Through a series of events, Murphy discovers that much of the mythology by which the Grounders live was precipitated by what his people know as the “13th station.” The events that transpired on board that space station 100 years prior became the start of both the Grounder and Sky People’s history, albeit with different interpretations. For the Sky People, it was a dark day where they shot down one of their own in an effort to save the rest. For the early Grounders, it was a day when a woman fell out of the sky and brought them salvation. Murphy may know his side of history, but it is only through learning and understanding the Grounder tradition that he comes to understand the whole story. And it’s a story that eventually helps to save their lives.
At the same time Murphy is learning about the first Commander, Clarke discovers what’s really behind all Lexa’s talk about the spirit of the Commanders who came before her. Unfortunately, the truth can only really come with Lexa’s death, as her passing forces the religious leader, the Flame Keeper, to show the cards he didn’t even know he had. Hidden in the base of Lexa’s skull, known to the Grounders as The Flame — the spirit of the Commanders — is another, more sophisticated AI, identical to the one taking over the minds of everyone on the ground. By learning and understanding the beliefs of the Grounders, Clarke and her friends are able to put the pieces together well enough to understand the AI and save everyone trapped by it. If they had simply dismissed those beliefs, didn’t take the time to investigate them further, ALIE probably would have taken over the planet.
Religion acts as a similar pathway to understanding on the SYFY series Killjoys, though it’s far less apocalyptic. One of the major groups appearing throughout the series is a holy order of monks known as Scarbacks. In the first season, they’re mostly color. You do get to know one Scarback in particular, Alvis, and through him get a vague understanding of some of their beliefs. For instance, they are called Scarbacks because their faith is heavily reliant on masochism. They cut themselves in atonement for the sins of others. We also learn that at the core of their beliefs is that of the interconnectedness of all things as signified by a giant tree of life.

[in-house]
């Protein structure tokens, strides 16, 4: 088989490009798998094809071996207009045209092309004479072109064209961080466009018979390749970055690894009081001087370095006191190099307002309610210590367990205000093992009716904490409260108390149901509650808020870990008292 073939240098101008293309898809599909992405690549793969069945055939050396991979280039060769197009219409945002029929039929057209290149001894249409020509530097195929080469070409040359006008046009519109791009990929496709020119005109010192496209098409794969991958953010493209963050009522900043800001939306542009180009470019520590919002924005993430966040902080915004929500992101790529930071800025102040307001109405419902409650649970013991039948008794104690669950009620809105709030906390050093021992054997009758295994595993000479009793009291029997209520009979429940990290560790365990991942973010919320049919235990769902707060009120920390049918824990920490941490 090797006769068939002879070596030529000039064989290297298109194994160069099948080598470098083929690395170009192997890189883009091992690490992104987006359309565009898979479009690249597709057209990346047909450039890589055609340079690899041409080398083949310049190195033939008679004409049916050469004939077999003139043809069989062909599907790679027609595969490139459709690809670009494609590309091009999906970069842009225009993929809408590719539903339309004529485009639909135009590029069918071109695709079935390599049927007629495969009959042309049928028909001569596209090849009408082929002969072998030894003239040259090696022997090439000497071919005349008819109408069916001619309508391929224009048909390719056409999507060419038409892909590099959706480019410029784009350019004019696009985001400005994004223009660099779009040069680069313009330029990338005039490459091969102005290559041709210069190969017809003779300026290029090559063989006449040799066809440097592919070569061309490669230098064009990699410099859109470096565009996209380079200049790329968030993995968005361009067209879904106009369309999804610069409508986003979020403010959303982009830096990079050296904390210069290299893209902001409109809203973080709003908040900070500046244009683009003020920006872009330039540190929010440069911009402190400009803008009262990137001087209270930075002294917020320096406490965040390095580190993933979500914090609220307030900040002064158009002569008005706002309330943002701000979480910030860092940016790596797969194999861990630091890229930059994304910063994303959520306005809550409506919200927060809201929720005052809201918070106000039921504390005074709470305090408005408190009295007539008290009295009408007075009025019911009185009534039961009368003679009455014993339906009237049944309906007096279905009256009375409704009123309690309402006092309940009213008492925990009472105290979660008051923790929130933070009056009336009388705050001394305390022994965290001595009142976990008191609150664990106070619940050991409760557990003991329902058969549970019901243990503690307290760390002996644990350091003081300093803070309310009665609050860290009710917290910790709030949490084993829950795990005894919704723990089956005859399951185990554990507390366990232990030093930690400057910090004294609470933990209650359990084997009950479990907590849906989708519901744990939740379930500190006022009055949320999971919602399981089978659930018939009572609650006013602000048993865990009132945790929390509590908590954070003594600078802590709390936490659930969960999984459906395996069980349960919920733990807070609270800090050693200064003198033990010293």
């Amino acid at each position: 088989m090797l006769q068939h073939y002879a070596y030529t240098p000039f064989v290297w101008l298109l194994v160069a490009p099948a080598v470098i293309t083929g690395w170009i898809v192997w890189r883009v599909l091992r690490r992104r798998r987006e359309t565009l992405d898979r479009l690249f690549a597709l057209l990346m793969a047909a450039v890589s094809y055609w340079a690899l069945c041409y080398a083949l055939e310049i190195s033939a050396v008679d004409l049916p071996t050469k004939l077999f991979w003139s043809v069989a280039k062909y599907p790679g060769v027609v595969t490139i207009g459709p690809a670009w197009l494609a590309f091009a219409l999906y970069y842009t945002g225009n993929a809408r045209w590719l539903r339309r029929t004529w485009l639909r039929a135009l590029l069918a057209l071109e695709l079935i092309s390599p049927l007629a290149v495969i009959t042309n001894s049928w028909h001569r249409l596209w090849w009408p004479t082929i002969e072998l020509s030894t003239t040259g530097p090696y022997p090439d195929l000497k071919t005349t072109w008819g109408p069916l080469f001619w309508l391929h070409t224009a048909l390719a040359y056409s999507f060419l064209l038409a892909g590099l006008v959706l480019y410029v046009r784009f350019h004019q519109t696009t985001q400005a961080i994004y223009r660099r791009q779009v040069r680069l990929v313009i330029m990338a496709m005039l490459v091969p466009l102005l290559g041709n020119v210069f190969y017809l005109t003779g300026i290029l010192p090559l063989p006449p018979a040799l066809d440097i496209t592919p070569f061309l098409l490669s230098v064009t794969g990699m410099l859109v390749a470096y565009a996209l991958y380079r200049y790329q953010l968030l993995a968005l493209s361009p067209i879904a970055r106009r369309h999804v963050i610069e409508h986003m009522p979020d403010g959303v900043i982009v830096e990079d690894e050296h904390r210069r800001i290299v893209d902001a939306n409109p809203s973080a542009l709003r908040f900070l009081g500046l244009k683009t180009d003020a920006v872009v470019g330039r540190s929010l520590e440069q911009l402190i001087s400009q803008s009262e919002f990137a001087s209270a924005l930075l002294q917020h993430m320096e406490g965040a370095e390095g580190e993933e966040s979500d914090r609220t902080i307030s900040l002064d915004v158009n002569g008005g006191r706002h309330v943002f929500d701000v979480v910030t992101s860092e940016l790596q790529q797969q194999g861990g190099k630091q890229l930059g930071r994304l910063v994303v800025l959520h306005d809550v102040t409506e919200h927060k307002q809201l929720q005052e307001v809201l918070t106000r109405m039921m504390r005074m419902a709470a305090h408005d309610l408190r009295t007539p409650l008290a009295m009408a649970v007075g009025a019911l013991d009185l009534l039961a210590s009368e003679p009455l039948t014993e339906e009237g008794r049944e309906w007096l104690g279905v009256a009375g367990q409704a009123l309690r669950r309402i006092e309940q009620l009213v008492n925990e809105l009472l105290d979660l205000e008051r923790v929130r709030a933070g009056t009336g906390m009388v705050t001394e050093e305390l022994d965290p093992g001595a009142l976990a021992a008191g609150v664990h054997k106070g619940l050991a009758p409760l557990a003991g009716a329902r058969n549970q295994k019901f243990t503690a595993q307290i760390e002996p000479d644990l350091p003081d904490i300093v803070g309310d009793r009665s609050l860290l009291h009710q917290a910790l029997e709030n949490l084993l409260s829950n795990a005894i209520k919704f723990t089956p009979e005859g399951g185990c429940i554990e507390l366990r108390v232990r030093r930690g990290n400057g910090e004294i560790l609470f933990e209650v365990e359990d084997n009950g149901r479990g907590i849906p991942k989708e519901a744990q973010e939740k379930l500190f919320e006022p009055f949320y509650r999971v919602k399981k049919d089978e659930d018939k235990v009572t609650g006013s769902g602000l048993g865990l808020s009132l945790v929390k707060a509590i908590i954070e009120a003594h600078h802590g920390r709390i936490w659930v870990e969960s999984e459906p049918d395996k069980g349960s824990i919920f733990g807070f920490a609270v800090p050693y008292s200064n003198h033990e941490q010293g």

But it’s what we learn in the second season that really shows how important the Scarback traditions are to understanding the history of the Quad. Setting up Season 2 is a little convoluted if you aren’t already watching, so suffice it to say that events transpire that set our main Killjoys — Dutch, Johnny, and D’avin — on a mission to learn why the moon Arkyn is uninhabitable. Since they know there were Scarbacks there at one time in history, they go to Alvis, who tells them a parable from Scarback scripture that states, quite simply, that 200 years ago “12 went to fight the devil on Arkyn and one came back.” Combining what Dutch and the others know about Arkyn with what Alvis is able to piece together from his studies begins to paint a much more detailed picture of the events that came before. Eventually, they come to understand that 12 Scarbacks really did go to Arkyn in an effort to stop an invasion by parasitic aliens known as Hullen.
Along the way, Alvis begins to understand the origins of the Scarback beliefs, finding real-world correlation between those traditions and practical uses in the world. For example, Hullen don’t bleed, a fact that tells Alvis that his people began cutting themselves as a means to prove they were not infected. Just like the stories warning them of the Hullen invasion, the actions of those original Scarbacks became distorted over time, passed down like mythology and religious teaching, conflated with their beliefs to become superstition. But the protection of those beliefs and the work Alvis does to understand them fully, leads him — and our heroes — to vital information necessary to understanding where the Hullen came from and how to defeat them.
Science fiction and religious narrative don’t have to be at odds. In fact, the two can go hand in hand to prove how important it can be to keep the faith. Religious belief can seem like a primitive view of the world, but in many ways, it can have some root in truth, and can, through study and reflection, help us to understand our past and our potential future.